Escondido, CA


Editor, Times-Advocate:
Re: “County readies to disrespect the voters—big time”
It’s not often I’m on the same page as David Ross on issues about land use, but this is one of them. I am impressed and grateful how Ross’s opinion column (May 1, 2018) accurately frames the dark side of Wardlaw’s view on legal authority for “bundling GPA’s,” to expedite the approval process (they hope), before the November general election cycle, when new Supervisors will be chosen by voters in San Diego county.
I like how Ross described how this bundling process signals County of San Diego’s disrespect of voters, who overwhelmingly rejected Lilac Hills Ranch in 2016, by defeat of Measure B by margin of 66% of all registered voters in San Diego.
Most “informed voters” were not stupid then in 2016, and are not as stupid now either as the group of developers, owners, investors, real estate and development business consultants hope we are.
By the way, this “new” Lilac Hills reboot project still proposes the same/similar “footprint,” and same number of units. The newest Lilac Hills Ranch Specific Plan proposes superficial minor changes, and a lot new marketing narrative was added, but project impacts were not reduced.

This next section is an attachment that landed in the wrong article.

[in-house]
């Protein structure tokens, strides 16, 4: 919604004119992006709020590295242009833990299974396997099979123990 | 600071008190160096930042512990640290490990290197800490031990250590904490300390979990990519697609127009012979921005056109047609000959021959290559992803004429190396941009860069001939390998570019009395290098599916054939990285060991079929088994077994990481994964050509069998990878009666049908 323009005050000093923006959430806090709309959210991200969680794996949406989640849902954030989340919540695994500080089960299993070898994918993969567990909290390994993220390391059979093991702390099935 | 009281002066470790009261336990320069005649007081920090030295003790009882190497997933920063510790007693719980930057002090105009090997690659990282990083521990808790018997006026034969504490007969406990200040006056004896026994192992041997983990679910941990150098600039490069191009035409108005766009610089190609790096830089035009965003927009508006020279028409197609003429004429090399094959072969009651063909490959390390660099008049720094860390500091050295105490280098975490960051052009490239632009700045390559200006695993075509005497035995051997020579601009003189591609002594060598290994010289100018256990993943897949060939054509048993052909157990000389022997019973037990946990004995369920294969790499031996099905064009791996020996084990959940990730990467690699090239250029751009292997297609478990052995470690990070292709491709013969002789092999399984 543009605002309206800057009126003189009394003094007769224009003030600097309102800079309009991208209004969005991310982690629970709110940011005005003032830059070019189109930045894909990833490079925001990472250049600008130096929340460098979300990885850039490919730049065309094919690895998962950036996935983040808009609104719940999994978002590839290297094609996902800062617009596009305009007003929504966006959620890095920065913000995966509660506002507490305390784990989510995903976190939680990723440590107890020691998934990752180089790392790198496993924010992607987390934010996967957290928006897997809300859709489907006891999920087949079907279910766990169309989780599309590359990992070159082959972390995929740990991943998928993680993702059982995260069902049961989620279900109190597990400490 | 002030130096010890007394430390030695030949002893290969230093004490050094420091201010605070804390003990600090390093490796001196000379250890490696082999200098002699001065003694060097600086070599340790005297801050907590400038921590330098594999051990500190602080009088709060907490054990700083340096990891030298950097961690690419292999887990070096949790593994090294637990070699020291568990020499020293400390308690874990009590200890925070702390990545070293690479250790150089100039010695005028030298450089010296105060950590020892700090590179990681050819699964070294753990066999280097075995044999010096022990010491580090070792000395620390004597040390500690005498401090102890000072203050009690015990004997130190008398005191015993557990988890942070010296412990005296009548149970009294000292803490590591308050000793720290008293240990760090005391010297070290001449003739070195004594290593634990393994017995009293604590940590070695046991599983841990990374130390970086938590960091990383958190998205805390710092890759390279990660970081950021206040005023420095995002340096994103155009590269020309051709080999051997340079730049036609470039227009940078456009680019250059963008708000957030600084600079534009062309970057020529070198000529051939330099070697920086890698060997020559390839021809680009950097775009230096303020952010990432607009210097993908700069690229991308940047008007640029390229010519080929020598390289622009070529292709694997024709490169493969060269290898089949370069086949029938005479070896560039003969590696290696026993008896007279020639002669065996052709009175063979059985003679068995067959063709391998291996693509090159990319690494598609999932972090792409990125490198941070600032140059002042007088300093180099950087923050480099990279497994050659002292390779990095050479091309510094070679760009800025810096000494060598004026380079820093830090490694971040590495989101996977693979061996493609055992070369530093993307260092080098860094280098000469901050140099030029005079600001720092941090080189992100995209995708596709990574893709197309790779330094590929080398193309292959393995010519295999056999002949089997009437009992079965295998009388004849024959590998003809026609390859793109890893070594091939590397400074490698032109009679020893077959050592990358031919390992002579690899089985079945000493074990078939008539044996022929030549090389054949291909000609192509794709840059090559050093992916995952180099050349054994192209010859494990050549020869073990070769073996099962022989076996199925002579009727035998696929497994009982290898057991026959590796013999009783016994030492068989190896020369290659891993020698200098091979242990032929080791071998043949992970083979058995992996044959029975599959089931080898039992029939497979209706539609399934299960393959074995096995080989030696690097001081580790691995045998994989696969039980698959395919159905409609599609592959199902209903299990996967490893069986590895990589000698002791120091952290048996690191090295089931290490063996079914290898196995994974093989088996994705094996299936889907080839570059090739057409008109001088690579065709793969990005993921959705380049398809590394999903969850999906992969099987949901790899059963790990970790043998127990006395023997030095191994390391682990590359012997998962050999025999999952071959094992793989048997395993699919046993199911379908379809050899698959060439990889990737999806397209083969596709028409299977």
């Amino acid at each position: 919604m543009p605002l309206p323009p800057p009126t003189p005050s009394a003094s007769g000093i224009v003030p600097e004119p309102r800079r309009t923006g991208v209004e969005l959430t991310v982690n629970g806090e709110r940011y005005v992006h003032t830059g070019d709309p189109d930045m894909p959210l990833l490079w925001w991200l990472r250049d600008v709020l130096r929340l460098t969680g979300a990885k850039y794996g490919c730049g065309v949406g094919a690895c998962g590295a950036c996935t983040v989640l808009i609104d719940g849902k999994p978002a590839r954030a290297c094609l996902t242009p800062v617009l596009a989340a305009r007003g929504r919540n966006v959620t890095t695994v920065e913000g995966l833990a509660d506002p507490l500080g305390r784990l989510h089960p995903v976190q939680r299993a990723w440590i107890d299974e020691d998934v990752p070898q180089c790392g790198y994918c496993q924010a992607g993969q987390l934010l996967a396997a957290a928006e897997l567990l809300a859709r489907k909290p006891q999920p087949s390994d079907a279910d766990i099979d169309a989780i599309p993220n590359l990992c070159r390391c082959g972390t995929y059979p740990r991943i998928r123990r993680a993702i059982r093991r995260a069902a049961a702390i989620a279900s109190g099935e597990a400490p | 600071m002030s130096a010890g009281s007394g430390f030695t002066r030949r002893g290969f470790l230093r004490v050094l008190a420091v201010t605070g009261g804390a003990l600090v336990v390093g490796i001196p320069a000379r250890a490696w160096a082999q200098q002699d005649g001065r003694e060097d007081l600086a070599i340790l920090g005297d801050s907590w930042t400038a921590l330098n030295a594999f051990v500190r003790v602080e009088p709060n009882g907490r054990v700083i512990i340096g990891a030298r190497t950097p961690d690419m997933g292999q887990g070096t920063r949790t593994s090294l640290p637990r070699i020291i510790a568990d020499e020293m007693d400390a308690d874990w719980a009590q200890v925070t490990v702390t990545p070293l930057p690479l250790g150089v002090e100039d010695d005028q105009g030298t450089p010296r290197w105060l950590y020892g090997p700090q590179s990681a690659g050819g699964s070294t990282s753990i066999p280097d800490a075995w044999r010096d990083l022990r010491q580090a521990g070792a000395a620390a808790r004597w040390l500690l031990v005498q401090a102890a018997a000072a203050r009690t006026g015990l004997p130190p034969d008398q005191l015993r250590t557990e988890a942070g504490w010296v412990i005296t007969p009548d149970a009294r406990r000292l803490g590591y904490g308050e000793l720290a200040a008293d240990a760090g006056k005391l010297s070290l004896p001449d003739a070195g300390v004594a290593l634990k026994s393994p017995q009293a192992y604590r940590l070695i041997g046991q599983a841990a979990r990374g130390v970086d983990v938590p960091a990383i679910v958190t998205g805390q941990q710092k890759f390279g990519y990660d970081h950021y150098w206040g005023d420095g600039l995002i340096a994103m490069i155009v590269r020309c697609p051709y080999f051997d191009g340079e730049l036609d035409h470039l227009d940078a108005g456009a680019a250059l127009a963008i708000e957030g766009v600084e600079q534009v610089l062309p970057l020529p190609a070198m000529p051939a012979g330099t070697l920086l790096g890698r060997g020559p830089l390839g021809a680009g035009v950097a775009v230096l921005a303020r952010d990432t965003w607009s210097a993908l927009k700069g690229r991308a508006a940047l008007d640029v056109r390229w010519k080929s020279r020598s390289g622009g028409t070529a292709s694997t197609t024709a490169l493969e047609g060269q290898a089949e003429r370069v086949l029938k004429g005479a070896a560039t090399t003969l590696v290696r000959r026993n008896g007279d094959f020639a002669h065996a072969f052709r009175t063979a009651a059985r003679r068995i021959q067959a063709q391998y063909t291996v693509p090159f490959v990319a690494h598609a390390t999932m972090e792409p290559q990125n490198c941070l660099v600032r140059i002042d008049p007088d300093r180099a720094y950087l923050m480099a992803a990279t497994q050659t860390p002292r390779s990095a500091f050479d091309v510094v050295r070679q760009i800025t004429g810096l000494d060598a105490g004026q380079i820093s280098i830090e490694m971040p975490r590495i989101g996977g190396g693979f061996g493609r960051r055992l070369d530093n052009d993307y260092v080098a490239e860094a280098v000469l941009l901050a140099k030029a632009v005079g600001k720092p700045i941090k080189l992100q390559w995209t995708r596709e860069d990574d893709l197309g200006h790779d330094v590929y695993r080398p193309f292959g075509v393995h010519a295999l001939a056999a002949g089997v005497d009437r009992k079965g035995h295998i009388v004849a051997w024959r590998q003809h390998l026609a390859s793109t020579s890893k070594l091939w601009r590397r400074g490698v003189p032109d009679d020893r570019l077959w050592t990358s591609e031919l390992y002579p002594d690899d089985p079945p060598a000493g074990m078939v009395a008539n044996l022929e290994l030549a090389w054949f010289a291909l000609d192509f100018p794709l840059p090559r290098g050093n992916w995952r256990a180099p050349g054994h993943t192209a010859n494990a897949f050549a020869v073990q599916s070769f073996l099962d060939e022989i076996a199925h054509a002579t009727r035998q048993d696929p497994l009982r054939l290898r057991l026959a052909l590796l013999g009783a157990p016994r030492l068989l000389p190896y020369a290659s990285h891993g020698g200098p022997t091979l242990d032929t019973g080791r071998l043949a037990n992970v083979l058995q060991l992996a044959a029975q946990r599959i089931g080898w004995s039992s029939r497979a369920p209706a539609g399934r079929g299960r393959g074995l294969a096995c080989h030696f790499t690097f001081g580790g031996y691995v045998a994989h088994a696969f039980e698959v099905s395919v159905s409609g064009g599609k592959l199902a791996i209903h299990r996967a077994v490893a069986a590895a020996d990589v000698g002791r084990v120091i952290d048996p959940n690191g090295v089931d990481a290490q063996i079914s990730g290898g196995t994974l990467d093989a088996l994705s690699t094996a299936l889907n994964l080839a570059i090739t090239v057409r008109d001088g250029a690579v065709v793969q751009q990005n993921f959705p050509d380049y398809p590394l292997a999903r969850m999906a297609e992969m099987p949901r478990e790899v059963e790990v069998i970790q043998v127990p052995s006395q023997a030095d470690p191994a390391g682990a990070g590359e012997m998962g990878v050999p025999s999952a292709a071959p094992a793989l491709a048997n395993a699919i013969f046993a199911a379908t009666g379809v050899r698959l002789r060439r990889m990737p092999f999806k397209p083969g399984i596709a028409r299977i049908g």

In fact, in some EIR topics like traffic, GHG greenhouse gas, climate change mitigation proposed using purchase of carbon credits far from Escondido, far from San Diego region have already been identified as being far from resolved, and multiple court cases are already pending. Lilac Hills Ranch project will still have extreme public infrastructure deficiencies that new owner/developer does not propose to mitigate or offset through project redesign, and deficiencies will be worsened (fire response, substandard roads, absence of secondary access), inability to evacuate or even shelter in place create extreme public liability.
Based on newest project plan for Lilac Hills Ranch, it is obvious extreme project impacts will not be mitigated by current owner/developers, and expensive infrastructure upgrades, and perepetual staffing/maintenance costs of expanded public service demand will be imposed on existing taxpayers. In 2016, “informed voters” didn’t buy it, and won’t buy it in 2018 either.
Compliments, and many thanks to David Ross for “telling it like it is” in the Opinion column in the Escondido Times Advocate.
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*Note: Opinions expressed by columnists and letter writers are those of the writers and not necessarily those of the newspaper.

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